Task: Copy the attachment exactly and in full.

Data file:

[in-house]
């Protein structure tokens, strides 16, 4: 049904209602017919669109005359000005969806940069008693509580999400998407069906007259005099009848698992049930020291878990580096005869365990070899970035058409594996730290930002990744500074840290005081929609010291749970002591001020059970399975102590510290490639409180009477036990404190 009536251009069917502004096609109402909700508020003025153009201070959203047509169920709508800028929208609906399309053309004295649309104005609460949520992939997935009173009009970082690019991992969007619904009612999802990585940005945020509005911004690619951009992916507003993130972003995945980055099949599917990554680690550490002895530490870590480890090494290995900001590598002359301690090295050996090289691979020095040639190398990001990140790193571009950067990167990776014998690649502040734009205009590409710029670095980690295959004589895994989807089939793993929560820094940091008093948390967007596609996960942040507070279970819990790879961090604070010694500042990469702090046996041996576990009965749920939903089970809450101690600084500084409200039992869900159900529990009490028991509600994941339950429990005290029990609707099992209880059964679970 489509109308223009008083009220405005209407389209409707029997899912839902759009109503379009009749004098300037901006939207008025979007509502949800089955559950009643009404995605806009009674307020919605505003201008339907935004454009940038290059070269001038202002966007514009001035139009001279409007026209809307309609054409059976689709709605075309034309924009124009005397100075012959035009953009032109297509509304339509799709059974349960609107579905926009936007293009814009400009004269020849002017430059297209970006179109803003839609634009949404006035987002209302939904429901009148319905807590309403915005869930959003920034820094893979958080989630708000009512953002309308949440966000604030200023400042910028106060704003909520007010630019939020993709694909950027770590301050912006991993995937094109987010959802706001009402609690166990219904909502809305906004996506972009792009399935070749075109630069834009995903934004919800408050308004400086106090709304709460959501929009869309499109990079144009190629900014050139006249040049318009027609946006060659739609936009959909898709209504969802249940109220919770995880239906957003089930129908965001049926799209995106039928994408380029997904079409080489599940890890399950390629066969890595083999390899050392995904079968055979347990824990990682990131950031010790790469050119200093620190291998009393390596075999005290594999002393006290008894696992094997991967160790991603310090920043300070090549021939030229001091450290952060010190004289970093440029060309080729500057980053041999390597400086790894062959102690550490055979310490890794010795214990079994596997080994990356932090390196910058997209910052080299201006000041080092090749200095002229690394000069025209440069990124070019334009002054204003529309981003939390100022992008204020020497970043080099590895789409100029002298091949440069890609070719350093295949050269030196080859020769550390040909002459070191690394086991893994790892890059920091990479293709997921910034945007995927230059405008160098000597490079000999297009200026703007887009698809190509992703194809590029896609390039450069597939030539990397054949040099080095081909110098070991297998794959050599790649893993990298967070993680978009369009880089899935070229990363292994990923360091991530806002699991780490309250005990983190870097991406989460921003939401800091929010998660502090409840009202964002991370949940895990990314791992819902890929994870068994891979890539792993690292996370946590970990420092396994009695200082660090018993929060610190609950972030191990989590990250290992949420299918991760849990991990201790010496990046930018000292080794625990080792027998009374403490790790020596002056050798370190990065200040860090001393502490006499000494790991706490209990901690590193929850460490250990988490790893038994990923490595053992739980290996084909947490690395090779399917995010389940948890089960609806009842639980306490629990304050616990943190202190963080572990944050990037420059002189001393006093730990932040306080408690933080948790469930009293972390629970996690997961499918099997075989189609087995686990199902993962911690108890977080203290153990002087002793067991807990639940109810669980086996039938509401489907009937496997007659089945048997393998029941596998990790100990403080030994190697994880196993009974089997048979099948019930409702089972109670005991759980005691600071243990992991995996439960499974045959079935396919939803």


[in-house]
């Protein structure tokens, strides 16, 4: 049904209602017919669109005359000005969806940069008693509580999400998407069906007259005099009848698992049930020291878990580096005869365990070899970035058409594996730290930002990744500074840290005081929609010291749970002591001020059970399975102590510290490639409180009477036990404190 009536251009069917502004096609109402909700508020003025153009201070959203047509169920709508800028929208609906399309053309004295649309104005609460949520992939997935009173009009970082690019991992969007619904009612999802990585940005945020509005911004690619951009992916507003993130972003995945980055099949599917990554680690550490002895530490870590480890090494290995900001590598002359301690090295050996090289691979020095040639190398990001990140790193571009950067990167990776014998690649502040734009205009590409710029670095980690295959004589895994989807089939793993929560820094940091008093948390967007596609996960942040507070279970819990790879961090604070010694500042990469702090046996041996576990009965749920939903089970809450101690600084500084409200039992869900159900529990009490028991509600994941339950429990005290029990609707099992209880059964679970 489509109308223009008083009220405005209407389209409707029997899912839902759009109503379009009749004098300037901006939207008025979007509502949800089955559950009643009404995605806009009674307020919605505003201008339907935004454009940038290059070269001038202002966007514009001035139009001279409007026209809307309609054409059976689709709605075309034309924009124009005397100075012959035009953009032109297509509304339509799709059974349960609107579905926009936007293009814009400009004269020849002017430059297209970006179109803003839609634009949404006035987002209302939904429901009148319905807590309403915005869930959003920034820094893979958080989630708000009512953002309308949440966000604030200023400042910028106060704003909520007010630019939020993709694909950027770590301050912006991993995937094109987010959802706001009402609690166990219904909502809305906004996506972009792009399935070749075109630069834009995903934004919800408050308004400086106090709304709460959501929009869309499109990079144009190629900014050139006249040049318009027609946006060659739609936009959909898709209504969802249940109220919770995880239906957003089930129908965001049926799209995106039928994408380029997904079409080489599940890890399950390629066969890595083999390899050392995904079968055979347990824990990682990131950031010790790469050119200093620190291998009393390596075999005290594999002393006290008894696992094997991967160790991603310090920043300070090549021939030229001091450290952060010190004289970093440029060309080729500057980053041999390597400086790894062959102690550490055979310490890794010795214990079994596997080994990356932090390196910058997209910052080299201006000041080092090749200095002229690394000069025209440069990124070019334009002054204003529309981003939390100022992008204020020497970043080099590895789409100029002298091949440069890609070719350093295949050269030196080859020769550390040909002459070191690394086991893994790892890059920091990479293709997921910034945007995927230059405008160098000597490079000999297009200026703007887009698809190509992703194809590029896609390039450069597939030539990397054949040099080095081909110098070991297998794959050599790649893993990298967070993680978009369009880089899935070229990363292994990923360091991530806002699991780490309250005990983190870097991406989460921003939401800091929010998660502090409840009202964002991370949940895990990314791992819902890929994870068994891979890539792993690292996370946590970990420092396994009695200082660090018993929060610190609950972030191990989590990250290992949420299918991760849990991990201790010496990046930018000292080794625990080792027998009374403490790790020596002056050798370190990065200040860090001393502490006499000494790991706490209990901690590193929850460490250990988490790893038994990923490595053992739980290996084909947490690395090779399917995010389940948890089960609806009842639980306490629990304050616990943190202190963080572990944050990037420059002189001393006093730990932040306080408690933080948790469930009293972390629970996690997961499918099997075989189609087995686990199902993962911690108890977080203290153990002087002793067991807990639940109810669980086996039938509401489907009937496997007659089945048997393998029941596998990790100990403080030994190697994880196993009974089997048979099948019930409702089972109670005991759980005691600071243990992991995996439960499974045959079935396919939803």